This was followed by months of intensive public engagement, during which nearly 200,000 residents spoke up to make their priorities in arts and culture heard. Here’s are some of the primary themes that emerged:
Arts and culture have positive effects on individuals, neighborhoods, and regions, but these impacts are not evenly distributed. Residents want to see greater support for culture in New Yorkers under-resourced neighborhoods and historically under-represented communities.
New York City has a long history of supporting arts and culture which has produced a rich and varied cultural landscape. New Yorkers place a high value on these cultural assets and want to see a healthy, growing cultural ecosystem.
New Yorkers want to ensure that their communities are reflected at all levels of the city’s cultural organizations—now and into the future.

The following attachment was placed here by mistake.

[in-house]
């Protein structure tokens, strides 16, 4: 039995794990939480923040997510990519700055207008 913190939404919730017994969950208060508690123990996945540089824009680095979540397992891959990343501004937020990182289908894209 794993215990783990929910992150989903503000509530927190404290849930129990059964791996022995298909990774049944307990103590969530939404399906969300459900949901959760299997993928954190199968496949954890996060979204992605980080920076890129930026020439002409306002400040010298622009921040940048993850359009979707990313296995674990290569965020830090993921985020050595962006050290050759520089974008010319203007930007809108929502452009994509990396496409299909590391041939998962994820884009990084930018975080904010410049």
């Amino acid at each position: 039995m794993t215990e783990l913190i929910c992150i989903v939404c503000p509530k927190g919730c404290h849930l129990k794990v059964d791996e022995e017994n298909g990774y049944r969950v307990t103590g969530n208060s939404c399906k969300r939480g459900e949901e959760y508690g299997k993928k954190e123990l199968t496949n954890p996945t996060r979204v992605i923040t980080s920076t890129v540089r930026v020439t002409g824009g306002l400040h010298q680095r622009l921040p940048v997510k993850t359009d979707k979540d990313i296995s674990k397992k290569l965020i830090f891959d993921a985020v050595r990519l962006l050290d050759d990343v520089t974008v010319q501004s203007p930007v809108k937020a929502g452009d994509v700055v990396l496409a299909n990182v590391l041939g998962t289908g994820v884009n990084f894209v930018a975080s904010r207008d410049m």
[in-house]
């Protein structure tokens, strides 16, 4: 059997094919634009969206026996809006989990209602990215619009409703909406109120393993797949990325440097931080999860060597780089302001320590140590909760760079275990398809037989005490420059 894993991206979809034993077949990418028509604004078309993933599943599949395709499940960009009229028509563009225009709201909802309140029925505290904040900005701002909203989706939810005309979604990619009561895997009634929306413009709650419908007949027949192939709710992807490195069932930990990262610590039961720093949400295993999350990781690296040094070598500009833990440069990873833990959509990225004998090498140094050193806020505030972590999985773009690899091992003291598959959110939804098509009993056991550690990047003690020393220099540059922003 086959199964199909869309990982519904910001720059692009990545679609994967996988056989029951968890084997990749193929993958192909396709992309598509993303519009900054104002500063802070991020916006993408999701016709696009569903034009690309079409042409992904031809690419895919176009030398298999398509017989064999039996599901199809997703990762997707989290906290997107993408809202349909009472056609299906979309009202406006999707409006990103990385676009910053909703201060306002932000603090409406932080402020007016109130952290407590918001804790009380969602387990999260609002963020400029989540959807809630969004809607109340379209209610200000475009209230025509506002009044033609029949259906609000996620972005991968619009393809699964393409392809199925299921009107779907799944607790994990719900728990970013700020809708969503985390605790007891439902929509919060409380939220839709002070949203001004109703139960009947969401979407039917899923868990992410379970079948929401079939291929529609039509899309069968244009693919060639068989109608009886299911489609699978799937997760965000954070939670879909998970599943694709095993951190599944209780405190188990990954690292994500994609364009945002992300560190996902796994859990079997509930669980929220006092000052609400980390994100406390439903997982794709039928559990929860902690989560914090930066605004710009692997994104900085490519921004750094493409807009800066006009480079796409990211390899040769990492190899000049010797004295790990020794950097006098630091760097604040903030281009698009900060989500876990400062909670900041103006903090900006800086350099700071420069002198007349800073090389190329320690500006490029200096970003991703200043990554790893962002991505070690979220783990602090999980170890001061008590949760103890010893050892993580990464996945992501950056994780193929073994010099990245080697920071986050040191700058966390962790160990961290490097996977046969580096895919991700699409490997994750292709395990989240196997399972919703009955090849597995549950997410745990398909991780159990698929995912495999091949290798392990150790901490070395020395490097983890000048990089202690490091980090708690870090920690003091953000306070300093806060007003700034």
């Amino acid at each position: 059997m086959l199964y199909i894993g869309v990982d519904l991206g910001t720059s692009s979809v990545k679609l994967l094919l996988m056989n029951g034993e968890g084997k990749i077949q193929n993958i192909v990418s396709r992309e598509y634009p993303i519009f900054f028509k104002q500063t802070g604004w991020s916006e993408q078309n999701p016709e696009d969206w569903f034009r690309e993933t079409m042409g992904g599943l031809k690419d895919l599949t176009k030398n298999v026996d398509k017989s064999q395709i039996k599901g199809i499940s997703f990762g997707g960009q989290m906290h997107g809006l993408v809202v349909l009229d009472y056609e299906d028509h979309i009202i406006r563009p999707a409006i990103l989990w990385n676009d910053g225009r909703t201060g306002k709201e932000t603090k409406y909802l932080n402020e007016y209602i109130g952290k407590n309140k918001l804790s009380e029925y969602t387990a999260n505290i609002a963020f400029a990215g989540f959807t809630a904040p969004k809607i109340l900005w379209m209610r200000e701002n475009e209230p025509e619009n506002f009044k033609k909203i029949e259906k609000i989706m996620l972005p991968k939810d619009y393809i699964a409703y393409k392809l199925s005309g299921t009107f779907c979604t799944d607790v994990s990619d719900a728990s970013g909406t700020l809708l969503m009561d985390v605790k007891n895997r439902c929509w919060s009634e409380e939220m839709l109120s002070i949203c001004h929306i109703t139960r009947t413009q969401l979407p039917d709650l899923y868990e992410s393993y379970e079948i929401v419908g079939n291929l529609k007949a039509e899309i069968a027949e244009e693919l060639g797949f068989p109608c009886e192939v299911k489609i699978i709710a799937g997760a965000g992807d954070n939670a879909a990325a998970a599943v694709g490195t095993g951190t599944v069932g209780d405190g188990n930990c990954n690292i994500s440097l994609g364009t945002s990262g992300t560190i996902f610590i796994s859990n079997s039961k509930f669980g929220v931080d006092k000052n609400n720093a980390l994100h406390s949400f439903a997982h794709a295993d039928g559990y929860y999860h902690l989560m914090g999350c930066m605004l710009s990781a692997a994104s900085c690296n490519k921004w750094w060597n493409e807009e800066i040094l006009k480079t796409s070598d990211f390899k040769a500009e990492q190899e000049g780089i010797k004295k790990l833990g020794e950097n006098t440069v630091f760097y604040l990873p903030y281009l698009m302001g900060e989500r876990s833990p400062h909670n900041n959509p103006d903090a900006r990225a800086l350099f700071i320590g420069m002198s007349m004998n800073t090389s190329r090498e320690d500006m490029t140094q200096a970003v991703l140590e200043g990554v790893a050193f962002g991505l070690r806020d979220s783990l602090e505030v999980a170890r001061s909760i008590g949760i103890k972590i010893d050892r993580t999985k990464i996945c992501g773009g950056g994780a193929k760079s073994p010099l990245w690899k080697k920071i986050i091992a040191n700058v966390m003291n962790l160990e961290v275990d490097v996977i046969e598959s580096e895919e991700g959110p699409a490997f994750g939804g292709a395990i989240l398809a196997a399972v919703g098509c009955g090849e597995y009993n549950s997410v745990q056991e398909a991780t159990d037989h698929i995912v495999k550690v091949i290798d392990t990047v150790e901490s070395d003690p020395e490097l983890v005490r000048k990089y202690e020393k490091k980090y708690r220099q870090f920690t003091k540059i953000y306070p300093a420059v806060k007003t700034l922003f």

Parents, educators, and students themselves want access to arts, culture, and science curricula and programming—both in and out of school—that reflects the practices, histories, and cultures of all New Yorkers.
Residents want to protect and support local organizations that serve local audiences, local or locally relevant artists, and programming that speaks to local histories and identities.
New Yorkers want to see barriers removed and access increased in order to create, present, and enjoy arts and culture regardless of income, race, ethnicity, age, immigration status, gender identity, and disability identity.
Residents want better, more streamlined ways to access information about cultural programming available across the city.